How to Prepare For the Bad Times
In the current environment of prosperity, directors of sales have the ability — depending on the direction they take — to prepare their departments to be in either a strong or weak position when the bad times reappear for the industry.
We can make everyone an order taker
During these good times, a large percentage of sales people work on repeat group business or other business for high occupancy periods that simply requires order taking. The problem with this is that this doesn't help to hone one's experience to compete successfully against competitors and to learn how to win.
I've seen many situations in which order takers who appeared to be successful during good times fail miserably when times required selling against tough competition.
Business no one else can book
Another thing that can make a sales department weaker is to assign to new people the accounts that no one could hope to book. The director of sales figures a new person can't get in trouble with accounts that even the greatest sales person in the world couldn't book.
In my first few months in sales, I worked on many accounts that came up on trace once a year, were assigned to the newest sales person and then retraced for the following year. Some of those files had been called on once a year for 10 years or more and never had produced any business. What a waste of time for everyone concerned. Get rid of these files by killing them for all time before they bore the new sales people to death.
What's a director of sales to do?
After killing the files with no potential, the next step in building a stronger sales department is to recognize that new sales people should taste victory as soon as possible and as often as possible. The best way to do this is to give the new people hot leads for business that you believe will challenge them and require them to compete with other hotels, rather than just take the order for the business. Leads from your local convention bureau often fits into this category.
The secret is for the director of sales to coach and counsel the new sales person every step of the way to eliminate the disastrous mistakes new sales people can make when their experience doesn't match their enthusiasm.
Bob, my boss at the Waldorf=Astoria, made certain I always had three or four hot leads to work on at any time, and every few days he would ask, “What's happening with the Envelope Manufacturers?” This meant I would get the file and he would question me in detail. “What did you say to Mr. Bliss; what did he say?” Bob would follow the call reports and correspondence in the file and question me in depth. He would critique everything I did. “I notice that you took two days to get the proposal out. Next time get it out the same day. That would impress him, don't you agree?”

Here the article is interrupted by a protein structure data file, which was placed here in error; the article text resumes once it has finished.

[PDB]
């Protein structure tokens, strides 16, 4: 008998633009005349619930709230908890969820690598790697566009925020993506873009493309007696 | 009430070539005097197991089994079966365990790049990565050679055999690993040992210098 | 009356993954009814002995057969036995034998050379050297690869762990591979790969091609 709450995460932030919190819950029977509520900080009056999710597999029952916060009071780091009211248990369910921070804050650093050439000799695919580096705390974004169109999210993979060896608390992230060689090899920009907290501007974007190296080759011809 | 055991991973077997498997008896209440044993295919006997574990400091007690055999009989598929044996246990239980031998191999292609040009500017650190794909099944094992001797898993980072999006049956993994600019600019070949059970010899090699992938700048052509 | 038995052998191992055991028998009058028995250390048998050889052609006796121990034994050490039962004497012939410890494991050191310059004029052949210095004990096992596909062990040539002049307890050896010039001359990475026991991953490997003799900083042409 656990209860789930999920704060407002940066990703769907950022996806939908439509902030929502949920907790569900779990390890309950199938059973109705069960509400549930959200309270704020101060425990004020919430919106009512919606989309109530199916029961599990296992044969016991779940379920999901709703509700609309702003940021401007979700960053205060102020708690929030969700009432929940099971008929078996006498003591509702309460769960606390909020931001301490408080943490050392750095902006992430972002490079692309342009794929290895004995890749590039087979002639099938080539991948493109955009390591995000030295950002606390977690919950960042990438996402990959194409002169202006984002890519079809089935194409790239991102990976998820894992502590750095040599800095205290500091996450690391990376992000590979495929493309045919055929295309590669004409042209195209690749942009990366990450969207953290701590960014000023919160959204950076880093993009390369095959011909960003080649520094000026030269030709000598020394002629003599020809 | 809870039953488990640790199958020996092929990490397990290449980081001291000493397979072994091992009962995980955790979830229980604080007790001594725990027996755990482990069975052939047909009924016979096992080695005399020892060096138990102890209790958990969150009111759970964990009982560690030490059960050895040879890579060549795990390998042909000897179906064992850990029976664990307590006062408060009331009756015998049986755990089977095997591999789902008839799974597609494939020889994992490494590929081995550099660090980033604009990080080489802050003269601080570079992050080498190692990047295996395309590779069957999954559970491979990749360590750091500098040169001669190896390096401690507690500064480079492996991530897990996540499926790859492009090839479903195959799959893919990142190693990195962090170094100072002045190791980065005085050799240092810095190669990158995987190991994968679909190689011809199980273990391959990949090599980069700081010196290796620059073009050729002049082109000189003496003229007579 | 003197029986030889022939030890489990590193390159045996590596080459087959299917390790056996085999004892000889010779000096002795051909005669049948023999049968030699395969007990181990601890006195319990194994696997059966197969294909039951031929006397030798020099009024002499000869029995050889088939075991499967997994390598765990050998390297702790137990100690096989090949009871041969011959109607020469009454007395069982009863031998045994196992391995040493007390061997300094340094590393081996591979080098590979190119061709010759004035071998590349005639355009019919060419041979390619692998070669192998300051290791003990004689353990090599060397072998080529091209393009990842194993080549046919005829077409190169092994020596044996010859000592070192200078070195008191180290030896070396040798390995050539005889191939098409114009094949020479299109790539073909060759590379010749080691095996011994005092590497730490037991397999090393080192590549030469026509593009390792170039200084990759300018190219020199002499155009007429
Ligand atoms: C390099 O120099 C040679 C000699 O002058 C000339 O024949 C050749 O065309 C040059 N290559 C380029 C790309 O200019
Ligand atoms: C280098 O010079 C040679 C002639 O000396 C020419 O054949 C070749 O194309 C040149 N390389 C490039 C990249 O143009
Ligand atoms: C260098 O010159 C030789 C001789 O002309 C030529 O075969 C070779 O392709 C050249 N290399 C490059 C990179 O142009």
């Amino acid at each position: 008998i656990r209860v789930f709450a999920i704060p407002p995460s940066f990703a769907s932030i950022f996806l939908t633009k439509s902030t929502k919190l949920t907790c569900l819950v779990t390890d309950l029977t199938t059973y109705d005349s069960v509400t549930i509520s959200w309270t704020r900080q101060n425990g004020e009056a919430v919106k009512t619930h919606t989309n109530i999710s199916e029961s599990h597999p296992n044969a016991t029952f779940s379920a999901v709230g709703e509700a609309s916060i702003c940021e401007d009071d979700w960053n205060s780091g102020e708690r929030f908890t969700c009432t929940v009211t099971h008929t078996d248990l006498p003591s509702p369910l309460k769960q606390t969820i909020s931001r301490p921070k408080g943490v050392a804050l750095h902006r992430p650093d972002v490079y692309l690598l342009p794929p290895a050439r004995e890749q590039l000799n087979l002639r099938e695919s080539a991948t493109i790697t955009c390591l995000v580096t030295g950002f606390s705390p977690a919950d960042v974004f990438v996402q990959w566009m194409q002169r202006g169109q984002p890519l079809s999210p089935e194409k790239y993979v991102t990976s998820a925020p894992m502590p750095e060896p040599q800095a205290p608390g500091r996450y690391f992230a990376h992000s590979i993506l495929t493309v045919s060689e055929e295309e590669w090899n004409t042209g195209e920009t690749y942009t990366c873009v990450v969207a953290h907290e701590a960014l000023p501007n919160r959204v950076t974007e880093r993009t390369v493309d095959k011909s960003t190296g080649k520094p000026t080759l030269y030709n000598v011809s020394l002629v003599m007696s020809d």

Another part of our training was to go out and find new business even in good times when we had plenty of leads. Bob said he didn't want his sales people taking orders when a clerical person could do it just as well. The main point here was that we became prepared to compete with our considerable competition in both good times and bad because we knew how to go beyond order taking and compete with others in our marketplace under all conditions.
I can remember many order takers who weren't around anymore when times got tough because they didn't know how to compete.
Another important step for the director of sales
Take a look at the bookings of your sales people. Analyze the origins of the bookings. How many were the result of going out and digging for the business, or simply picking up the phone? If you find that much of your business results from order taking with little additional effort, take over the assignment of leads so that you can challenge your people with leads that will help them in good times and bad.
Tom McCarthy, CHME, CHA, spent half his career with Hilton and Marriott in sales, advertising and public relations and half in his own training and consulting business, Hotel Professional Education and Consulting of Falls Church, VA. He is a past president of Hospitality Sales & Marketing Association International (HSMAI) and is a member of the HSMAI Hall of Fame. He can be reached at email@example.com or 703-379-4488.
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